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Which craft: Turning milk jugs into monsters

Which craft: Turning milk jugs into monsters

Posted: Thursday, October 9, 2008 9:47 pm

By JENNIFER FORKER
For The Associated Press
ARVADA, Colo. (AP) — Here’s a quick and inexpensive craft that will bring out the poster-paint Picasso in your children. It uses objects you’d otherwise trash or recycle, like plastic milk jugs. You may have to spring for some paint.
Courtesy of FamilyFun.com, this craft is a winner for elementary-school-age children. When we started this craft in our front yard, several neighborhood children mysteriously appeared and wanted to join us.
Since we only had three milk jugs, we hustled and found a few other plastic containers. We learned a valuable lesson: Don’t do that. Stick with the gallon-size milk jugs because their thin plastic can be sliced at the end of the project for inserting the precious nose pieces. With the thicker plastic jugs, we had to tape on the monsters’ noses.
Yes, these are critical details.
More important are the craft instructions. Read on for those.
MONSTER JUG HEADS
Supplies you’ll need:
Gallon-size, plastic milk jug
2 milk caps
16-ounce plastic container, such as deli or butter tub
Duct tape
Acrylic paints
Paintbrushes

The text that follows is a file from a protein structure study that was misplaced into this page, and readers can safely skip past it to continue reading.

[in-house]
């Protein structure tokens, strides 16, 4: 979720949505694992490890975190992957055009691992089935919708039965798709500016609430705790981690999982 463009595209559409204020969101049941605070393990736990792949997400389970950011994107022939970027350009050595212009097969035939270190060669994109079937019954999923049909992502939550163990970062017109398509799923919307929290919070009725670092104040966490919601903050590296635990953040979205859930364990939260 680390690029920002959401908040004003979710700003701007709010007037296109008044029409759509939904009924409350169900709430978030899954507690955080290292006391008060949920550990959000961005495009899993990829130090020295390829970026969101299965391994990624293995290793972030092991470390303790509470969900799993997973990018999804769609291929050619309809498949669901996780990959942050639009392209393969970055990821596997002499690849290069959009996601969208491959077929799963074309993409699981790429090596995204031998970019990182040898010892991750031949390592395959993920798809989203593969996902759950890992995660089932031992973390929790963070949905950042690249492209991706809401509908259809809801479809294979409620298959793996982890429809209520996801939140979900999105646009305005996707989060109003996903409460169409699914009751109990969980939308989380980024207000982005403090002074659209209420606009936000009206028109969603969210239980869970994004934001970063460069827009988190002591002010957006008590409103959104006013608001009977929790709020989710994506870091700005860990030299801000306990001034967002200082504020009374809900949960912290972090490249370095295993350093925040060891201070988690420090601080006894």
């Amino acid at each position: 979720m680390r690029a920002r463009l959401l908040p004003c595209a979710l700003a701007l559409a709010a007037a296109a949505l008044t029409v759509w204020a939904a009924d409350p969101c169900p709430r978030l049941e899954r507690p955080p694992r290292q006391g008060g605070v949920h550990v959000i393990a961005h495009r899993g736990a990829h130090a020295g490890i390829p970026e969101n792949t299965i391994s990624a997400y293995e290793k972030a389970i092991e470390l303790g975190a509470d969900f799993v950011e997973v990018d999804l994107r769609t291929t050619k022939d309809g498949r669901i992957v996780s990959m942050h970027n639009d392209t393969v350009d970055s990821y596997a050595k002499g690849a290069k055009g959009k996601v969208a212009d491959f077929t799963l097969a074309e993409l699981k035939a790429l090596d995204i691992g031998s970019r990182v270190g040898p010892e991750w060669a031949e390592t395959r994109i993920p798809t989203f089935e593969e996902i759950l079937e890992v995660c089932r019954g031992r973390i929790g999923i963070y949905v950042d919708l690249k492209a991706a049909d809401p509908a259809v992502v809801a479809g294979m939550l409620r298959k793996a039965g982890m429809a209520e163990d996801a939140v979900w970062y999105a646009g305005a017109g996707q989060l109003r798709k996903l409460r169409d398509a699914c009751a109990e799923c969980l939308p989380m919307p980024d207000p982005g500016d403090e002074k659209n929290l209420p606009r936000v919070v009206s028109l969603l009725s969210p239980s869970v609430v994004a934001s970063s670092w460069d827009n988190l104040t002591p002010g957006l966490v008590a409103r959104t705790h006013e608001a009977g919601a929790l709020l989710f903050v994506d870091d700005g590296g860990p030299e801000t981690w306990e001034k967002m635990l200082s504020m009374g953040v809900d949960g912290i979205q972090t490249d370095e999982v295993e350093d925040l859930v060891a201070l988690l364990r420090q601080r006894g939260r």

Tinfoil
Pushpins
Thin cardboard or poster board
Craft knife
Assembly:
1. Turn over a clean, gallon-size milk jug and rest it in a plastic container (for ease in standing upright and for making the Jug Head’s thick neck). Attach the jug to the container with duct tape (preferably on the sides and in back), then coat the jug, tape and deli container with acrylic paint. (You don’t even have to remove paper labels: The paint will conceal it all.)
2. When the head is dry, paint on the face, in other words, bloodshot eyes, a menacing grin, cool scars and a head of greasy black hair.
3. To create bolts in the sides of the monster’s neck, cover milk caps with tinfoil and attach them with pushpins. (Our pins weren’t long enough, so we had to reinforce these with duct tape.)
4. Cut a nose out of thin cardboard or poster board and slip it through a slit cut in the monster’s face. (If using a container made from thicker plastic, you may need to tape on the nose.)
Adapted from www.FamilyFun.com
Published in The Messenger 10.09.08

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